Fallout transfers PSU hoop challenge
The Penn State men’s basketball program made national news twice last week.
Micah Shrewsberry’s hiring as the latest coach was widely praised.
By the next morning, almost the entire returning team was in the transfer portal.
Most of the team departing in a huff, made possible by player freedom of the portal, is practically unheard of anywhere and unprecedented at Penn State.
According to Dave Jones of PennLive.com, Shrewsberry, an assistant at Purdue, met the players via Zoom on Monday night, but it seemed to have little effect.
“I told every single one of them, I would love them back,” Shrewsberry told PennLive. “I would love to coach them.”
Had Penn State hired Jim Ferry, the interim coach who held the program together after the sudden October dismissal of Pat Chambers, after practice had started, maybe they would have stayed.
Mark Brennan of FightonState.com and Lions247, reported the players were upset with athletic director Sandy Barbour and basketball administrator Lynn Holleran over a lack of communication during Chambers’ dismissal.
Internal probes are tricky. Obviously, the players felt misled and/or entitled to more information. Sometimes, that’s not possible. Barbour cited university policy after disclosing that “new allegations of inappropriate conduct” resulted in Chambers’ termination.
The original probe started with allegations of a racially-insensitive remark Chambers made to a former player, Rasir Bolton, who transferred to Iowa State. Bolton was struggling, and Chambers stupidly told him he wanted to “loosen the noose” around his neck.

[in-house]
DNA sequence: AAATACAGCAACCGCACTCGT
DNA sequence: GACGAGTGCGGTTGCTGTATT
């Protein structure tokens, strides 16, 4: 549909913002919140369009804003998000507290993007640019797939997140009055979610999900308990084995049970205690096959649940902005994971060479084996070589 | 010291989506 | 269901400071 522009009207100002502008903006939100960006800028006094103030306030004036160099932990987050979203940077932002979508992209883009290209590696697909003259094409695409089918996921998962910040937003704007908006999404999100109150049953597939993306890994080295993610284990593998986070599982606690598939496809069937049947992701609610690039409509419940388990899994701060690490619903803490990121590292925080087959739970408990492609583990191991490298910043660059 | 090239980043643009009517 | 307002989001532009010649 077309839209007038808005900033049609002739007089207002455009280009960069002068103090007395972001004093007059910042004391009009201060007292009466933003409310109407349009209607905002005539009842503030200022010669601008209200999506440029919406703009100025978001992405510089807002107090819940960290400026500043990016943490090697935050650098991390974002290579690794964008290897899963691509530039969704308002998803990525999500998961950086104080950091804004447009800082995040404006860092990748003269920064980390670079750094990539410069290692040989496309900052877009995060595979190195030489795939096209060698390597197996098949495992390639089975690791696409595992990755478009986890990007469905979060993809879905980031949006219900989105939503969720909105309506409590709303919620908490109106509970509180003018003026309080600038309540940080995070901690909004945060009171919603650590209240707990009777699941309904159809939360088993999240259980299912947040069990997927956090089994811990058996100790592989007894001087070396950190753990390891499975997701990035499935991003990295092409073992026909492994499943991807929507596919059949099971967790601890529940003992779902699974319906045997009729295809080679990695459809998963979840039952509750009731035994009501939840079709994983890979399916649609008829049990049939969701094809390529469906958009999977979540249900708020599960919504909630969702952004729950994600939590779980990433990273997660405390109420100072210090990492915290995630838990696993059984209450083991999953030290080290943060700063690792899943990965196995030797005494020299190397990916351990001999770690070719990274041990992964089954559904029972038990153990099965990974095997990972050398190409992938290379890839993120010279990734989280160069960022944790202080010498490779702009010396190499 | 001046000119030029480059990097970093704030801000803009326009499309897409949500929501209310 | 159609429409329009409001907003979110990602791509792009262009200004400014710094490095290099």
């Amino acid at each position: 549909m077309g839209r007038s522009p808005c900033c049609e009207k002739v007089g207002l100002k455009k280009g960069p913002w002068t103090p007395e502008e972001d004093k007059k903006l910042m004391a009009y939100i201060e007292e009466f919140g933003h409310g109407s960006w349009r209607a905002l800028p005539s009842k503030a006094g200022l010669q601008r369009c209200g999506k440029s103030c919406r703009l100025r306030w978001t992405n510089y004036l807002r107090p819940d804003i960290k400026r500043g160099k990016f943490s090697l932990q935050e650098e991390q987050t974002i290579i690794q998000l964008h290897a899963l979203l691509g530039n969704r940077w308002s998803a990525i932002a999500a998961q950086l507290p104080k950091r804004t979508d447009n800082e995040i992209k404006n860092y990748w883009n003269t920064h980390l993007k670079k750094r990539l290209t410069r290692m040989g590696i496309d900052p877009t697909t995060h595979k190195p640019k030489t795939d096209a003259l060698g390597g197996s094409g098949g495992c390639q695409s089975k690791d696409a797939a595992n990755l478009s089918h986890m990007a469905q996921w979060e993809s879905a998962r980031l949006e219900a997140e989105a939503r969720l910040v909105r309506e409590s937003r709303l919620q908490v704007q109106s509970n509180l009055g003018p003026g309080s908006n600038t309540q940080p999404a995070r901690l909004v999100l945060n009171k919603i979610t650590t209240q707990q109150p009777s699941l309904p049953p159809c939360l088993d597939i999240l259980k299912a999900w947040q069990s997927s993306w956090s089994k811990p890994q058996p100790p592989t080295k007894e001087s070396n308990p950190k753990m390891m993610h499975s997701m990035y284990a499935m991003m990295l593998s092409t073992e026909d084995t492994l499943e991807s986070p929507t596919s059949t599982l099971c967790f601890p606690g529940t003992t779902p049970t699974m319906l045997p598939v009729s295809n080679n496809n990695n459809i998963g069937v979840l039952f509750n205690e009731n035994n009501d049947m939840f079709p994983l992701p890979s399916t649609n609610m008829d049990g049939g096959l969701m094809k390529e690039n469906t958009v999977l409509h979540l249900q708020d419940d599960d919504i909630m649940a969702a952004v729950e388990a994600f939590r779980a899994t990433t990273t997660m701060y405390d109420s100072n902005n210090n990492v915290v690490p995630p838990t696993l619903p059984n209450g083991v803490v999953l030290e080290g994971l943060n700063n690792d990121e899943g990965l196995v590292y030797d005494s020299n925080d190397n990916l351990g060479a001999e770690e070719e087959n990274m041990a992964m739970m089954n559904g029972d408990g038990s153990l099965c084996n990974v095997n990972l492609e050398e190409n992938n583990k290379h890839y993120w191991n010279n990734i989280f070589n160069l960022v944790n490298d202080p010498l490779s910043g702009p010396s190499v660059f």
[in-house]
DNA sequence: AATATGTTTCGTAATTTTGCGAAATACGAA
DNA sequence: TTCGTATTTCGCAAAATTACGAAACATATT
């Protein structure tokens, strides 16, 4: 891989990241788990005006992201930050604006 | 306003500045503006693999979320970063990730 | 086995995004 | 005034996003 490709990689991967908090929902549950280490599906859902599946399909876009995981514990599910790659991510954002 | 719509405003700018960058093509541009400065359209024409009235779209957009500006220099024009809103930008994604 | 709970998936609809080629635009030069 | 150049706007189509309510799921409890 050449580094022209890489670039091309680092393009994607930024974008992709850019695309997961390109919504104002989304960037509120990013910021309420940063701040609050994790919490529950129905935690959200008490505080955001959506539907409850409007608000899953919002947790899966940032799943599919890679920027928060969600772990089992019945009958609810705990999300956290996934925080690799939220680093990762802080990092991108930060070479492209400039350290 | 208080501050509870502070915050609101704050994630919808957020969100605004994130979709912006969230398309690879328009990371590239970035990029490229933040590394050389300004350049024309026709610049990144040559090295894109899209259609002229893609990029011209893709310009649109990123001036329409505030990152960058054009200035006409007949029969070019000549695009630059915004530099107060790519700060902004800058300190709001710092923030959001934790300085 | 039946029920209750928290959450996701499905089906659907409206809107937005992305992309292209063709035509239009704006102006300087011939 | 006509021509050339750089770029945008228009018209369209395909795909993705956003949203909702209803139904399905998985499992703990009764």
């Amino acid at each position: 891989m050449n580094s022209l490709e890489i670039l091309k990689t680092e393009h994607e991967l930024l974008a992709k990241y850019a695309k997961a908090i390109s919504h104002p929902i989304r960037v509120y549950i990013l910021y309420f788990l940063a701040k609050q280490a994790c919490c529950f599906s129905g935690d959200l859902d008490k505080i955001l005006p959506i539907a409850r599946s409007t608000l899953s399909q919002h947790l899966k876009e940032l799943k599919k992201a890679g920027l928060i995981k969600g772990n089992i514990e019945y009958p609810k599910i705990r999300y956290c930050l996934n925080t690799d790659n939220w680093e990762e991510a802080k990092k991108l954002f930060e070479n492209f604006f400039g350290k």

When it was eventually reported, Chambers apologized, but a further investigation apparently turned up enough for Barbour to pull the plug.
The players, already miserably stuck in a pandemic, presumably wanted the next coach to be Ferry. They certainly played hard for him and made the past season competitive, albeit one with a losing record.
It would have helped if PSU could have gotten Shrewsberry on campus to meet face-to-face, but he’s still dancing with Purdue.
Either way, the damage was probably already done.
John Harrar, Jamari Wheeler, Myreon Jones, Izaiah Brockington and Seth Lundy are in the portal.
Myles Dread was initially in it but now is not, and Sam Sessoms, who previously transferred in from Binghamton, are still with the Lions.
Obviously, the portal has changed everything. You read about it every day. The number of athletes in it or considering it probably outnumber their teammates.
And, to be clear, they can still come back.
Whatever is best for each is their decision, although only time will tell whether it’s the best decision.
Individually, all may find success, but collectively is another matter. These players had chemistry, seemed to like each other, and with a couple of additions and capable leadership could be an NCAA team next year.
On the flip side, the mass exodus signals a total rebuild.
The portal allows total freedom, and I’m not sure that’s great. Is it teaching the right lessons or just enabling athletes to bolt at the first sign of adversity?
Previously, athletes could still leave but there was mutual discussion on release, maybe a better understanding of each other’s concerns, and for some, transfer is the best course and works out.
Now, though, there’s too much of a feel of the Wild West.
Shrewsberry has been a valuable assistant to a pair of great coaches — Brad Stevens with Butler and now the Boston Celtics and Matt Painter at Purdue — and seemingly could help these Nittany Lions, the ones on the team or in the portal or both.
“They were in a difficult situation,” Shrewsberry told PennLive. “I told them I’m empathetic of their situation. They didn’t ask for anything that happened. I want the opportunity to coach them. But they have to make the best decisions for themselves. And if that ends up with them not returning, that’s the best decision for them. It may not be the best for me. But it’s not about me. It’s about these kids.”
You’d like to think the players would at least sit down with Shrewsberry, but if not and he must start from scratch, well, then the Nittany Lions’ climb will only be a little bit steeper than it’s always been.
Rudel can be reached at 946-7527 or email@example.com.